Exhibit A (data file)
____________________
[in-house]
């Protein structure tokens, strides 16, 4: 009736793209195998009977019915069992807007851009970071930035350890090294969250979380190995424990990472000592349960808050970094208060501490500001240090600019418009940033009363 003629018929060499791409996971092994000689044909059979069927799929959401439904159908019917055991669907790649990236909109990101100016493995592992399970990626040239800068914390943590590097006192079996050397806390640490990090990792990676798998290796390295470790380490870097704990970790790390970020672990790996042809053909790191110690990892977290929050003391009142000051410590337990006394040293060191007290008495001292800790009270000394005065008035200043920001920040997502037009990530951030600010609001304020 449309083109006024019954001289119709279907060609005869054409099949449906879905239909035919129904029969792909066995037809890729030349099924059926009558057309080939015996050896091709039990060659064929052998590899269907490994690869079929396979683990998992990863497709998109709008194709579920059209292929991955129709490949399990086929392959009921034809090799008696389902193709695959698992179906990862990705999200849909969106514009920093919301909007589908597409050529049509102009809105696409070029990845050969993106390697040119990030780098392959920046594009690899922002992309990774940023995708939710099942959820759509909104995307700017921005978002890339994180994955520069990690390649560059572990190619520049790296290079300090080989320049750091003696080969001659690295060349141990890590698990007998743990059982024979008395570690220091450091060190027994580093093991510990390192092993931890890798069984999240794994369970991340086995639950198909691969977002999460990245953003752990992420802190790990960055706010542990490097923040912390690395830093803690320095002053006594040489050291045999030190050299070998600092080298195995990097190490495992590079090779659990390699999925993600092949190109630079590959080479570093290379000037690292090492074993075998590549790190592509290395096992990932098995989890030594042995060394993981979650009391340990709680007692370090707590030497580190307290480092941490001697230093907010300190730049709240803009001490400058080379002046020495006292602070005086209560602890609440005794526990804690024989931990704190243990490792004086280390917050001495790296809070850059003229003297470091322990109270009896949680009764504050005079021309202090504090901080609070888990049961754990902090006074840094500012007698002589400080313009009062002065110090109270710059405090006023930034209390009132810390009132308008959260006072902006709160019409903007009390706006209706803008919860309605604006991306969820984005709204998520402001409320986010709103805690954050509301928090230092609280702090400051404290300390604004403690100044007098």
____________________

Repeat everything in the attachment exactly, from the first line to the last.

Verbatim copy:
[in-house]
């Protein structure tokens, strides 16, 4: 009736793209195998009977019915069992807007851009970071930035350890090294969250979380190995424990990472000592349960808050970094208060501490500001240090600019418009940033009363 003629018929060499791409996971092994000689044909059979069927799929959401439904159908019917055991669907790649990236909109990101100016493995592992399970990626040239800068914390943590590097006192079996050397806390640490990090990792990676798998290796390295470790380490870097704990970790790390970020672990790996042809053909790191110690990892977290929050003391009142000051410590337990006394040293060191007290008495001292800790009270000394005065008035200043920001920040997502037009990530951030600010609001304020 449309083109006024019954001289119709279907060609005869054409099949449906879905239909035919129904029969792909066995037809890729030349099924059926009558057309080939015996050896091709039990060659064929052998590899269907490994690869079929396979683990998992990863497709998109709008194709579920059209292929991955129709490949399990086929392959009921034809090799008696389902193709695959698992179906990862990705999200849909969106514009920093919301909007589908597409050529049509102009809105696409070029990845050969993106390697040119990030780098392959920046594009690899922002992309990774940023995708939710099942959820759509909104995307700017921005978002890339994180994955520069990690390649560059572990190619520049790296290079300090080989320049750091003696080969001659690295060349141990890590698990007998743990059982024979008395570690220091450091060190027994580093093991510990390192092993931890890798069984999240794994369970991340086995639950198909691969977002999460990245953003752990992420802190790990960055706010542990490097923040912390690395830093803690320095002053006594040489050291045999030190050299070998600092080298195995990097190490495992590079090779659990390699999925993600092949190109630079590959080479570093290379000037690292090492074993075998590549790190592509290395096992990932098995989890030594042995060394993981979650009391340990709680007692370090707590030497580190307290480092941490001697230093907010300190730049709240803009001490400058080379002046020495006292602070005086209560602890609440005794526990804690024989931990704190243990490792004086280390917050001495790296809070850059003229003297470091322990109270009896949680009764504050005079021309202090504090901080609070888990049961754990902090006074840094500012007698002589400080313009009062002065110090109270710059405090006023930034209390009132810390009132308008959260006072902006709160019409903007009390706006209706803008919860309605604006991306969820984005709204998520402001409320986010709103805690954050509301928090230092609280702090400051404290300390604004403690100044007098």